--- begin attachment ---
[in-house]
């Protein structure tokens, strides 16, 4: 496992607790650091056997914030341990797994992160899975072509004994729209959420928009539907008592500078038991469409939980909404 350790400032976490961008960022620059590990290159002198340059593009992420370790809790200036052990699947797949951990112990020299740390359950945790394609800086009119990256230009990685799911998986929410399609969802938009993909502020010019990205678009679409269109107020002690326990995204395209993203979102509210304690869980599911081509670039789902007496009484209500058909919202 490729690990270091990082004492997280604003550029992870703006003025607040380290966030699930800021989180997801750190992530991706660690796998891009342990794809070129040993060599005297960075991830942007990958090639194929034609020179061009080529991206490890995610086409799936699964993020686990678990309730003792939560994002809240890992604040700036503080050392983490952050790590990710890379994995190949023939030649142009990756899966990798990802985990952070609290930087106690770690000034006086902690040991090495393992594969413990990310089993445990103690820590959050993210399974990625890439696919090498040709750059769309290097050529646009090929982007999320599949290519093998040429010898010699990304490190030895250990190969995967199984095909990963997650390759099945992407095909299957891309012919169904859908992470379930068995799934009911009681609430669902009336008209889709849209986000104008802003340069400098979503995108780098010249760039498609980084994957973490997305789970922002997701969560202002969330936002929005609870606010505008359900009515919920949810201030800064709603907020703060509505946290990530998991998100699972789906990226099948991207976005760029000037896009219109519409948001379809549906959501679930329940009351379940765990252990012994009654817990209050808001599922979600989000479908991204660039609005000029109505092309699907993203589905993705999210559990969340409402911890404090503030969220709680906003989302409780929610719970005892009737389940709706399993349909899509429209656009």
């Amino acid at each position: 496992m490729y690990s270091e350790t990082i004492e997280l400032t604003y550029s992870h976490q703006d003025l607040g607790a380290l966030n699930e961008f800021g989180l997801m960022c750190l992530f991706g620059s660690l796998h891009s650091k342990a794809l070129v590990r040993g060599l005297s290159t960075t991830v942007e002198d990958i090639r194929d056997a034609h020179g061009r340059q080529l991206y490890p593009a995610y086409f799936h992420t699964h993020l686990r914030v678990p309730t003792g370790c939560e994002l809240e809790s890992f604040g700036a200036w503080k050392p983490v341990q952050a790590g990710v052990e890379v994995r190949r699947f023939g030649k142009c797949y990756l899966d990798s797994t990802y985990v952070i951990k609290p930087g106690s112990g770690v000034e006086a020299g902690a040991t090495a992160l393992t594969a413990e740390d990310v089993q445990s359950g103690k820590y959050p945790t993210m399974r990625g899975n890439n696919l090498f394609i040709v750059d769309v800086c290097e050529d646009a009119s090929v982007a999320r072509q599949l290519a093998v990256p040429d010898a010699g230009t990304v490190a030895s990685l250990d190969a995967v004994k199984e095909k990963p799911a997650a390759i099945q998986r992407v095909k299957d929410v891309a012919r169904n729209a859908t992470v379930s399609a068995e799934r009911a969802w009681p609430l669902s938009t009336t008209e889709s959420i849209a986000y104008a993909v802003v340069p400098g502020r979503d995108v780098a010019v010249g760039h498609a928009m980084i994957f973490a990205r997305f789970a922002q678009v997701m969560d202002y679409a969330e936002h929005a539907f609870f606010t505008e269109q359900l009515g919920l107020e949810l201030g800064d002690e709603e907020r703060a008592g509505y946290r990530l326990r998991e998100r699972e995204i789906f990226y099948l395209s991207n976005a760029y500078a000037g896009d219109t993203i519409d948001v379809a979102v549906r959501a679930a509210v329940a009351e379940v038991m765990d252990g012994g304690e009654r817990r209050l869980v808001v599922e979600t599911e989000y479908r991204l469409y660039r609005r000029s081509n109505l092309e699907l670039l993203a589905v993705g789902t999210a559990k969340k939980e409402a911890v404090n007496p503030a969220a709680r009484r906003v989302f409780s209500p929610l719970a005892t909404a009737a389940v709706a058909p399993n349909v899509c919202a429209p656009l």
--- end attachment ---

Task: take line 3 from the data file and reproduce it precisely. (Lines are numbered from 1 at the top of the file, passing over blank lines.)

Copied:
């Amino acid at each position: 496992m490729y690990s270091e350790t990082i004492e997280l400032t604003y550029s992870h976490q703006d003025l607040g607790a380290l966030n699930e961008f800021g989180l997801m960022c750190l992530f991706g620059s660690l796998h891009s650091k342990a794809l070129v590990r040993g060599l005297s290159t960075t991830v942007e002198d990958i090639r194929d056997a034609h020179g061009r340059q080529l991206y490890p593009a995610y086409f799936h992420t699964h993020l686990r914030v678990p309730t003792g370790c939560e994002l809240e809790s890992f604040g700036a200036w503080k050392p983490v341990q952050a790590g990710v052990e890379v994995r190949r699947f023939g030649k142009c797949y990756l899966d990798s797994t990802y985990v952070i951990k609290p930087g106690s112990g770690v000034e006086a020299g902690a040991t090495a992160l393992t594969a413990e740390d990310v089993q445990s359950g103690k820590y959050p945790t993210m399974r990625g899975n890439n696919l090498f394609i040709v750059d769309v800086c290097e050529d646009a009119s090929v982007a999320r072509q599949l290519a093998v990256p040429d010898a010699g230009t990304v490190a030895s990685l250990d190969a995967v004994k199984e095909k990963p799911a997650a390759i099945q998986r992407v095909k299957d929410v891309a012919r169904n729209a859908t992470v379930s399609a068995e799934r009911a969802w009681p609430l669902s938009t009336t008209e889709s959420i849209a986000y104008a993909v802003v340069p400098g502020r979503d995108v780098a010019v010249g760039h498609a928009m980084i994957f973490a990205r997305f789970a922002q678009v997701m969560d202002y679409a969330e936002h929005a539907f609870f606010t505008e269109q359900l009515g919920l107020e949810l201030g800064d002690e709603e907020r703060a008592g509505y946290r990530l326990r998991e998100r699972e995204i789906f990226y099948l395209s991207n976005a760029y500078a000037g896009d219109t993203i519409d948001v379809a979102v549906r959501a679930a509210v329940a009351e379940v038991m765990d252990g012994g304690e009654r817990r209050l869980v808001v599922e979600t599911e989000y479908r991204l469409y660039r609005r000029s081509n109505l092309e699907l670039l993203a589905v993705g789902t999210a559990k969340k939980e409402a911890v404090n007496p503030a969220a709680r009484r906003v989302f409780s209500p929610l719970a005892t909404a009737a389940v709706a058909p399993n349909v899509c919202a429209p656009l």